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October 3rd, 2017: “EURETINA-Brief”- Special Edition – Issue No. 162


by Dr. Gearóid Tuohy


Dear EURETINA Members,


A very warm welcome to the October 3rd, 2017 issue of our EURETINA Brief, a special edition to mark the publication of a comprehensive study prepared and funded by EURETINA.



Retinal Diseases in Europe – Prevalence, Incidence and Healthcare needs


A report, launched at the recent EURETINA 17th Conference, in Barcelona, Spain (7-10 September, 2017), has delivered a comprehensive picture of retinal diseases across the EU. The report includes an analysis of the rates and increasing burden of retinal disease in Europe, together with a snapshot on the EU’s preparedness to manage the burgeoning healthcare needs of the EU’s citizens. The publication is available through the EURETINA website at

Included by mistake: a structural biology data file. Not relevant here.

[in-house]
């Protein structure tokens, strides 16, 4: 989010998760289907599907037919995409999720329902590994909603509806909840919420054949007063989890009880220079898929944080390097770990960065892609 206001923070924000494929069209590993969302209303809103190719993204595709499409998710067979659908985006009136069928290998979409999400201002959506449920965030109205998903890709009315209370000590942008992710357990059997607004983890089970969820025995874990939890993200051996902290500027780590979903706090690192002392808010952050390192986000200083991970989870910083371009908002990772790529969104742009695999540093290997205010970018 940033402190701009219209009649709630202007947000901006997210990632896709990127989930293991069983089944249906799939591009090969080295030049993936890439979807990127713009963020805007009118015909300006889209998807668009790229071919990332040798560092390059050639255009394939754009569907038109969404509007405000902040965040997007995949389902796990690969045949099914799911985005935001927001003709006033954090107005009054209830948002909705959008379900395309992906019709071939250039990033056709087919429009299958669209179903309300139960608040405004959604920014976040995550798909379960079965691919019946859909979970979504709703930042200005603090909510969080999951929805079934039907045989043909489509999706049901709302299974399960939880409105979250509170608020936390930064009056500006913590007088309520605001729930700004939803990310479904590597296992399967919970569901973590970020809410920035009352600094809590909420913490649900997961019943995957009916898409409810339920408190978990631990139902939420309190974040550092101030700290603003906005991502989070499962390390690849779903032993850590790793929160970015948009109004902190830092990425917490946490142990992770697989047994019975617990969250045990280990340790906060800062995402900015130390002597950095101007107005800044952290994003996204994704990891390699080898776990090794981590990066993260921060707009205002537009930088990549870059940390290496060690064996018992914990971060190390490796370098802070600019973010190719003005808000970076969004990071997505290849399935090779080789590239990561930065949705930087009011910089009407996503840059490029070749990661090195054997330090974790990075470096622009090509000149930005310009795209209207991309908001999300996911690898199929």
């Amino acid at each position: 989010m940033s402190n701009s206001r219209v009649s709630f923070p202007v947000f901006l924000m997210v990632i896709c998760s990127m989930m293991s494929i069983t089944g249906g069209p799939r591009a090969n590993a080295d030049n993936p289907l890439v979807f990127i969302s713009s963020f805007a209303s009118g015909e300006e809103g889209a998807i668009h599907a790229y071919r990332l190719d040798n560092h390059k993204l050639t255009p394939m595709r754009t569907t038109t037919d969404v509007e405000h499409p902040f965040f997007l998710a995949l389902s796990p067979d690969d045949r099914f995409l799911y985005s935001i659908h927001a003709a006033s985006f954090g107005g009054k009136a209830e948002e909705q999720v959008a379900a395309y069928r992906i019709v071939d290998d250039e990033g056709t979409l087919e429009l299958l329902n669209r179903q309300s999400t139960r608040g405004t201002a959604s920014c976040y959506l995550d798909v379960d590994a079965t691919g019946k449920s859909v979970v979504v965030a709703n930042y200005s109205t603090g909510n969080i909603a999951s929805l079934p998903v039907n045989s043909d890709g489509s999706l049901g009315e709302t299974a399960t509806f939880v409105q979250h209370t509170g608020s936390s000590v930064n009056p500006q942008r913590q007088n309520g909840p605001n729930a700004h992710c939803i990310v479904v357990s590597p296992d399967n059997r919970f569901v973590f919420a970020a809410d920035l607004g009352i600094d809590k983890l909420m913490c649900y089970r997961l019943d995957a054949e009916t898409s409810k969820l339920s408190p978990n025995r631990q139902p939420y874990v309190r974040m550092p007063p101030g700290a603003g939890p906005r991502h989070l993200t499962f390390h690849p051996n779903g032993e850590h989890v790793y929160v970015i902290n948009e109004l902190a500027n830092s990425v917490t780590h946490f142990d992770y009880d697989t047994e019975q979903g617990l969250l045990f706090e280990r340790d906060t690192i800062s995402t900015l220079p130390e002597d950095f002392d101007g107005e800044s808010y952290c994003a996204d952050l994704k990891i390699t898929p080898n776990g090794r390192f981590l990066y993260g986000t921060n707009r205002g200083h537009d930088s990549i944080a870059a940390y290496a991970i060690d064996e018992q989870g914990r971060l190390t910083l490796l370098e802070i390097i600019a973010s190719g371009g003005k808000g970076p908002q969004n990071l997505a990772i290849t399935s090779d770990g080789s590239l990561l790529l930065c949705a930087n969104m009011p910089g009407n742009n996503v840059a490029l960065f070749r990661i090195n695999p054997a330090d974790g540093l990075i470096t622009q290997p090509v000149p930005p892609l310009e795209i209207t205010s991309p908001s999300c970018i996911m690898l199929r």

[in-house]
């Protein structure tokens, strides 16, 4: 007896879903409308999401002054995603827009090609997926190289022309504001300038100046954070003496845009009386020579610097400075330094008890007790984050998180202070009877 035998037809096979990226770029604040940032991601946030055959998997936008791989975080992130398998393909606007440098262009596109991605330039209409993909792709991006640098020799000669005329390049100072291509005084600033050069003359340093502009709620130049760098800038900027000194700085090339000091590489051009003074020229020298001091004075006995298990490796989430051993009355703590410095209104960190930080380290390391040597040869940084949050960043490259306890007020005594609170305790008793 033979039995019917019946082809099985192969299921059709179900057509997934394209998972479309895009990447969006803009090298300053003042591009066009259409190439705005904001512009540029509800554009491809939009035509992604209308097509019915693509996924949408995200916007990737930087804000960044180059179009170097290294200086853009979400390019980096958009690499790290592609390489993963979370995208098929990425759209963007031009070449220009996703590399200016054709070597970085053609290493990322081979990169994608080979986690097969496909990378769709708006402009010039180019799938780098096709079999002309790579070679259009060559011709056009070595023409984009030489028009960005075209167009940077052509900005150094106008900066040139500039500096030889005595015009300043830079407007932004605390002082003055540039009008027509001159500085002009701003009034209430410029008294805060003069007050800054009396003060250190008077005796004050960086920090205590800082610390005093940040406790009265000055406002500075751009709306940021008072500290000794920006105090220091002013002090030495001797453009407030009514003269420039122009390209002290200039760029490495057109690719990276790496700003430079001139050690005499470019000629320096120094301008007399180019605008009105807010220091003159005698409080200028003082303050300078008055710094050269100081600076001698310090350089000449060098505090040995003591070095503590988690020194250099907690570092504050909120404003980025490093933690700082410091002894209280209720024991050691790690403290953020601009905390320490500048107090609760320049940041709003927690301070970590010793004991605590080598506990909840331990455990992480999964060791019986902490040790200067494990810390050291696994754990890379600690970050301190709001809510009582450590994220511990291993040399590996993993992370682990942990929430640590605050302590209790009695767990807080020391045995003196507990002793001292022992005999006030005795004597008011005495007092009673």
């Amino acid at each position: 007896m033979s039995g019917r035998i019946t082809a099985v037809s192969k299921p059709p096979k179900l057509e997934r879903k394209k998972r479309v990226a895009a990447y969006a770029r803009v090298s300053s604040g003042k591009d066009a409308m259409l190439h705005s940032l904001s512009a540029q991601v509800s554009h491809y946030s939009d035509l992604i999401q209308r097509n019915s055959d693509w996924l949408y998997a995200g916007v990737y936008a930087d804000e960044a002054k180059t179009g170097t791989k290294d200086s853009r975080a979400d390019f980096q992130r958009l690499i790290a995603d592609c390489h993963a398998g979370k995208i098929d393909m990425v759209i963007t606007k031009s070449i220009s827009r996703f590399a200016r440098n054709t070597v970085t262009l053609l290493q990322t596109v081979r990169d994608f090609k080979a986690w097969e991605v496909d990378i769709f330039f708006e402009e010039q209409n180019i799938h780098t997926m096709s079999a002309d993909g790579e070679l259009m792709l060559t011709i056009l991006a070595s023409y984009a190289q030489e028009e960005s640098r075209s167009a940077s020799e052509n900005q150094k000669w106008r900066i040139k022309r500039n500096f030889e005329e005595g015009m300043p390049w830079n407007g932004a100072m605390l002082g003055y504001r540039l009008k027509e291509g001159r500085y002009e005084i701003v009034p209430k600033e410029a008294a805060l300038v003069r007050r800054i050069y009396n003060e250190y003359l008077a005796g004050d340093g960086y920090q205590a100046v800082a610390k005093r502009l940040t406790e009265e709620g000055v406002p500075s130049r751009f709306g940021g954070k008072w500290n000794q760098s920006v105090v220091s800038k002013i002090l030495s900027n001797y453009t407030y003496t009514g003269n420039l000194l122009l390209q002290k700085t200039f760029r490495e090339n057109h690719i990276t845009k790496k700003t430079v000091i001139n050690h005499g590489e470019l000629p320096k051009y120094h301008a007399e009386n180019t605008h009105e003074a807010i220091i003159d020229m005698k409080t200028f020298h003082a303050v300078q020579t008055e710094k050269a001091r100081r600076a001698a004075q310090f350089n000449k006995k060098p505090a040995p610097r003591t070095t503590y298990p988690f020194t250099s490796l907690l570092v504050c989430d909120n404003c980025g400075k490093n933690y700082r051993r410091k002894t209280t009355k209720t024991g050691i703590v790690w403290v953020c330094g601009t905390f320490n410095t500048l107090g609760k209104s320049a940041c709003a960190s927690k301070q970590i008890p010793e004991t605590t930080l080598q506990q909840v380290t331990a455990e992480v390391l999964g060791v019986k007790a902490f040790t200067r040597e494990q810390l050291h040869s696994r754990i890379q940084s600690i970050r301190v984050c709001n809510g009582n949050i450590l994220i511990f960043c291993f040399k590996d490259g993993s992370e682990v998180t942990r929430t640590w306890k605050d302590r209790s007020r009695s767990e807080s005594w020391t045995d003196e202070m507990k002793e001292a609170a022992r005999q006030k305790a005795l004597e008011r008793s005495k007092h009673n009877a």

The study, authored by clinical specialists at the University of Bonn, Germany and supported by EURETINA, provides a systematic review and analysis of the European literature in retinal disease. The report highlights the alarming projected increases in retinal disease burdens which will undoubtedly present all EU jurisdictions with significant public health challenges over the coming decades. Age-related macular degeneration (AMD) is set to rise by almost 20% over the next 35 years, with diabetic eye disease (DED) projected to increase by 6% and retinal vein occlusion (RVO) increasing by over 20% by 2040. As ageing populations grow, the most dramatic increase will be in those >75 years of age, where an enormous rise of 67% is expected in AMD – from 4.3 million to 7.2 million patients. These numbers are staggering by any yardstick, and all the more alarming in DED considering only a single country in the EU has a national screening programme in place. Given the clear medical and economic benefits of early detection and early treatment, the absence of an EU-wide screening programme should stimulate all politicians and national health services to act urgently. The cost of national screening is likely to be a fraction of dealing with the outcome of not screening, and therefore represents a clear objective to create considerably positive societal and economic benefit for the EU’s current population and for its generations to come.